The Gentleman's Magazine, Volume 85, Part 1; Volume 117
F. Jefferies, 1815 - Early English newspapers
The "Gentleman's magazine" section is a digest of selections from the weekly press; the "(Trader's) monthly intelligencer" section consists of news (foreign and domestic), vital statistics, a register of the month's new publications, and a calendar of forthcoming trade fairs.
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Page 333 - That they may know from the rising of the sun, and from the west, that there is none beside me. I am the Lord, and there is none else. I form the light, and create darkness: I make peace, and create evil: I the Lord do all these things.
Page 38 - And Jesus answered and said unto them, Take heed that no man deceive you. For many shall come in my name, saying, I am Christ; and shall deceive many.
Page 271 - The powers consequently declare, that Napoleon Buonaparte has placed himself without the pale of civil and social relations, and that as an enemy and disturber of the tranquillity of the world, he has rendered himself liable to public vengeance.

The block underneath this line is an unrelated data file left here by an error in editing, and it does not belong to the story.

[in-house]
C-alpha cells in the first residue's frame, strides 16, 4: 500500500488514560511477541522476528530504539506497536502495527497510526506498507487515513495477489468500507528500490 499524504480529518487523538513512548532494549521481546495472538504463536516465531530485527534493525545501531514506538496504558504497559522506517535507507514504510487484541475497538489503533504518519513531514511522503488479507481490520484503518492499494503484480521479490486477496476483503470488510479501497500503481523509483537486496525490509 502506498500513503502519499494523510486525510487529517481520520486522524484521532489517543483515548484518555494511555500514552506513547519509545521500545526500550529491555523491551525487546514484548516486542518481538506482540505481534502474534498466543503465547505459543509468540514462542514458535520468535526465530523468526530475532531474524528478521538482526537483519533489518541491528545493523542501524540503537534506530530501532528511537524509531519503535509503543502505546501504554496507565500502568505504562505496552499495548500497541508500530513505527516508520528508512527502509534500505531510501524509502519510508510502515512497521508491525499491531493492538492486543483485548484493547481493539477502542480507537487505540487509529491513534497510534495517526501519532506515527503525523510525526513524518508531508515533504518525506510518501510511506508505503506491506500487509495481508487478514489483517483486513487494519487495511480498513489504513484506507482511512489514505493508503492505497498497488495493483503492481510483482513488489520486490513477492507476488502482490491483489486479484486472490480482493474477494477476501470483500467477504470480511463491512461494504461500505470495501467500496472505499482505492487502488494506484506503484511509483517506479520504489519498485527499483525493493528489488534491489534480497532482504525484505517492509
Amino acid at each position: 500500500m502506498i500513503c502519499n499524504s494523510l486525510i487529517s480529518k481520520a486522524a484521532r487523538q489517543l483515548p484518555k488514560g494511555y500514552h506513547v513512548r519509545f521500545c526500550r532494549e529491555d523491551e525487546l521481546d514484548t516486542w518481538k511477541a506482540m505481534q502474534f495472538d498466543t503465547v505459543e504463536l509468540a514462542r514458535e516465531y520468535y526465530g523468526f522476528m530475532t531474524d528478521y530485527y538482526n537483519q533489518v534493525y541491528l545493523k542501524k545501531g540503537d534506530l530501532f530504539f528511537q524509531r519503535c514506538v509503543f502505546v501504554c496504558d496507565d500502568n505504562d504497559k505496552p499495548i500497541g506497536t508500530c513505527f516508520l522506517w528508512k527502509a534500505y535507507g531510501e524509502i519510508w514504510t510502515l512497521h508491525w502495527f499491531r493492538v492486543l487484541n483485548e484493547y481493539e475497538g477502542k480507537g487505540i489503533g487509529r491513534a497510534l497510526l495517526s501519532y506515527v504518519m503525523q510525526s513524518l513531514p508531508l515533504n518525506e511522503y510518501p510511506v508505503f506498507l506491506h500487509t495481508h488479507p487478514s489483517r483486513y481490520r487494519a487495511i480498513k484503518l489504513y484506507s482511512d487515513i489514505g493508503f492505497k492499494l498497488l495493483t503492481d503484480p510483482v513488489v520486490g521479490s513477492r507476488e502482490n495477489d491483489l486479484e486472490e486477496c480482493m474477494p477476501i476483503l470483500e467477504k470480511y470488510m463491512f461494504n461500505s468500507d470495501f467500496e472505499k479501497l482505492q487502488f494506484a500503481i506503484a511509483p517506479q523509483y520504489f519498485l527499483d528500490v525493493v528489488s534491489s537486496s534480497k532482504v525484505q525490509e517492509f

Page 437 - It was painted by an artist worthy of the subject, the excellent friend of that excellent man from their earliest youth, and a common friend of us both, with whom we lived for many years without a moment of coldness, of peevishness, of jealousy, or of jar, to the day of our final separation.
Page 67 - And whereas the Senate of the United States have approved of the said arrangement and recommended that it should be carried into effect, the same having also received the sanction of His Royal Highness, the Prince Regent, acting in the name and on the behalf of His...
Page 344 - The riches, strength, and glory, of nations ; the topics which history celebrates, and which alone almost engage the praises and possess the admiration of mankind ; have no value farther than as they contribute to this end.
Page 437 - And vanquish'd realms supply recording gold? Here, rising bold, the Patriot's honest face; There Warriors frowning in historic brass?
Page 354 - Keane being both borne off wounded at the same time, with many other commanding officers, and further, the preparations to aid in crossing the ditch not being so forward as they ought to have been, from, perhaps, the men being wounded who were carrying them, caused a wavering in the column, which, in such a situation, became irreparable ; and as I advanced with the reserve, at about 250 yards from the line, I had the mortification to observe the whole falling back upon me in the greatest confusion.